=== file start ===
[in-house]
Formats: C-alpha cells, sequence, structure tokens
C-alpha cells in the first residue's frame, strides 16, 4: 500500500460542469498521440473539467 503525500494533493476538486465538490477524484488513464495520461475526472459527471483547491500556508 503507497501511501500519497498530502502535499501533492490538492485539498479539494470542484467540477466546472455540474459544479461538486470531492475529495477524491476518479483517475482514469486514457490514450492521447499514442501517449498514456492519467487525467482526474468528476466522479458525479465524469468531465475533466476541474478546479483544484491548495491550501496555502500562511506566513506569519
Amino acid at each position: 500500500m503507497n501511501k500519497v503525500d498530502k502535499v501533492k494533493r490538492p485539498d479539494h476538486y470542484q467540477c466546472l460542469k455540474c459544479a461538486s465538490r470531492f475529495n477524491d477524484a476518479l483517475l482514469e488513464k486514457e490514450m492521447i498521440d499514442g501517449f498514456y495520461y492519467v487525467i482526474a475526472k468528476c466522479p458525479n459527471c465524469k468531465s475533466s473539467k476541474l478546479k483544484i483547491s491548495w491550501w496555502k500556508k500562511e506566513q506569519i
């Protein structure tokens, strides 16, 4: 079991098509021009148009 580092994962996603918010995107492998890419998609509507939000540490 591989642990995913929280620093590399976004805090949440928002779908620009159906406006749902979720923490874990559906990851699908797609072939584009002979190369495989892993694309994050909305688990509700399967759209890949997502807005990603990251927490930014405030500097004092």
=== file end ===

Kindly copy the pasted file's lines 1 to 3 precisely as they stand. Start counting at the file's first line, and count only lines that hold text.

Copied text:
[in-house]
Formats: C-alpha cells, sequence, structure tokens
C-alpha cells in the first residue's frame, strides 16, 4: 500500500460542469498521440473539467 503525500494533493476538486465538490477524484488513464495520461475526472459527471483547491500556508 503507497501511501500519497498530502502535499501533492490538492485539498479539494470542484467540477466546472455540474459544479461538486470531492475529495477524491476518479483517475482514469486514457490514450492521447499514442501517449498514456492519467487525467482526474468528476466522479458525479465524469468531465475533466476541474478546479483544484491548495491550501496555502500562511506566513506569519